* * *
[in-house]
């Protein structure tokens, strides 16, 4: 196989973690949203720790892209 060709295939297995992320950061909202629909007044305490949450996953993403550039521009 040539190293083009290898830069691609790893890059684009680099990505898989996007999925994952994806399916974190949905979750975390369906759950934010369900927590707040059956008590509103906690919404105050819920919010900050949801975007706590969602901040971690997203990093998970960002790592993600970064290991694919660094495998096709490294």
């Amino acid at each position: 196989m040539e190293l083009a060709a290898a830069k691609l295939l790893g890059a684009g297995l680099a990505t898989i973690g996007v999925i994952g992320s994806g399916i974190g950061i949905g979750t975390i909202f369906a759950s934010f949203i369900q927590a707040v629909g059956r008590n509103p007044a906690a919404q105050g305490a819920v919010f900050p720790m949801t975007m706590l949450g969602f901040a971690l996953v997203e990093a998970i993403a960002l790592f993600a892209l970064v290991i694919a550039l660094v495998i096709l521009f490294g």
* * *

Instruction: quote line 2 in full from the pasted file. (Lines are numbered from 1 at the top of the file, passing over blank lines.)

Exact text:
């Protein structure tokens, strides 16, 4: 196989973690949203720790892209 060709295939297995992320950061909202629909007044305490949450996953993403550039521009 040539190293083009290898830069691609790893890059684009680099990505898989996007999925994952994806399916974190949905979750975390369906759950934010369900927590707040059956008590509103906690919404105050819920919010900050949801975007706590969602901040971690997203990093998970960002790592993600970064290991694919660094495998096709490294």